(Joni Mitchell Paintings Interview of Joni Mitchell by Rene Engel © KCSN-FM December 21, 1999)
Well, first of all, let me tell that you after the earthquake I began painting this way. I guess with Nietzsche first. First, I would smother the canvas in, you know, avocado green oil paint because there was a period of painting where they painted photographically in terra verde and then they glazed over it, right? So I thought, well why don't I just smother the canvas in olive green because it's got a transparent gold thing to it and see what happens. Well, what happens is you get these very rich kind of old-world, tapestry colors. So it was kind of a successful color experiment for me. Right after the earthquake I had an insurance adjuster. She was a German woman and I was working on this painting. This one was complete and this one was one day old and I get the whole image up on the first day but then I bring the surface up and the detail up. She looked at this and she says, (in German accent), why would you want to paint a painting like that? I said, you know, "what's wrong with it?" And she said, "brown!" She looked at this one and she said, "brown! after the bombing of Dresden every hack in Germany was conscripted to do brown propaganda painting. Why would you want to do a painting like that?" And I thought about ____________ Rembrandt's black and that whole era and going black paintings, black paintings, black paintings until I got to the Impressionists and I was in heaven with all the color. So this was the beginning of a kind of _____exploration. That's why this grey, this seagull, this is a Dutch-style frame from the Rembrandt era, you know. Which would still be in use in the time of Van Gogh, that type of frame, had he framed his paintings in Holland. But instead he was older and cramped and they put all of that floofy-floofy, you know, stuff on it. But I tend to like that style of frame for these kind of light experiments and with these tapestry colors, you know, ___________. But the thing -- this snapshot was taken from Donald's perspective I do believe, although I could have taken it randomly by holding it up. We don't remember really which one of us took it, but I suspect it was Donald. I find it very tender. But, some of the people here, a couple of men, found it disturbing, you know. There is an element of -- while it's very warm and friendly and the female form is basically just a lap and a knee, the male form is just a hand on that knee and the boot on that foot that's not even a full foot. A lot of it's on the margin because of the angle, and you're looking down at the ground which has a lot of autumn leaves. But, yeah, I find it very romantic, but I guess because of the color, this one fellow found it male-dominant. I said, "well, you know, what's wrong with a little male domination? A little in the right places -- it's a good thing" (laughs).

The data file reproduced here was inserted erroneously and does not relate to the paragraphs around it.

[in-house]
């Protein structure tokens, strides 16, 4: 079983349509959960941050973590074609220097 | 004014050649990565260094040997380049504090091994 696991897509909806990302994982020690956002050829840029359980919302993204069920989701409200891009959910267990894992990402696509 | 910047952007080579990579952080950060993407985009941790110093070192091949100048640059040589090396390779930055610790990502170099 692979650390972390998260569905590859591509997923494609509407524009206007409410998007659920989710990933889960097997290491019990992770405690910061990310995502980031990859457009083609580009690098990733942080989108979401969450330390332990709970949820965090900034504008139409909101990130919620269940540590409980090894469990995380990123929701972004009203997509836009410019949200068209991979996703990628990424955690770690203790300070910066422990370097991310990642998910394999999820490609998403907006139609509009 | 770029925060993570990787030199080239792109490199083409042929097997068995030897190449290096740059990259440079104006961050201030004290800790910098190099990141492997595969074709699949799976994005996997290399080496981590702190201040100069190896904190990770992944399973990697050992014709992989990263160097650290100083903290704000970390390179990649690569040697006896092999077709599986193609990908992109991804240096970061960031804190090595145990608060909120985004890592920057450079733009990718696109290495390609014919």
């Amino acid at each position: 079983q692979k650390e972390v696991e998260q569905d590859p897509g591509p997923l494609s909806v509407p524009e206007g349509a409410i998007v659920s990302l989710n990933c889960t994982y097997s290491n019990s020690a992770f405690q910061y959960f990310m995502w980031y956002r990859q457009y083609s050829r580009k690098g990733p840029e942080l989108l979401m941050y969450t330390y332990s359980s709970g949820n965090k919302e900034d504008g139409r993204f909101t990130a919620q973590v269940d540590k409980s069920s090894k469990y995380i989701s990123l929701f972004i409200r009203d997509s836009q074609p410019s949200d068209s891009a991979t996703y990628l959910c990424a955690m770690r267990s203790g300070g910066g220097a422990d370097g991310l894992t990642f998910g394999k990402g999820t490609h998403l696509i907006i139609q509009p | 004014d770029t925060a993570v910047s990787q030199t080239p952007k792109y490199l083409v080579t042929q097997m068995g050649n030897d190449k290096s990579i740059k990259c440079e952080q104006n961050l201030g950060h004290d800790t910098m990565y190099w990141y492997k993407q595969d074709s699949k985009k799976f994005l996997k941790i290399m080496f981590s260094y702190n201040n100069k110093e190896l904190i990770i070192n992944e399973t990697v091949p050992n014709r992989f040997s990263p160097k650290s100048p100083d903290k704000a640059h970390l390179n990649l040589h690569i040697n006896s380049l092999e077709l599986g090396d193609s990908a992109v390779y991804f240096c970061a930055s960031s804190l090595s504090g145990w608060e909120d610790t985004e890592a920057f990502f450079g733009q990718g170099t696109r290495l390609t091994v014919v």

Hyde Park appears in Cameron Crowe's 2005 film, Elizabethtown.
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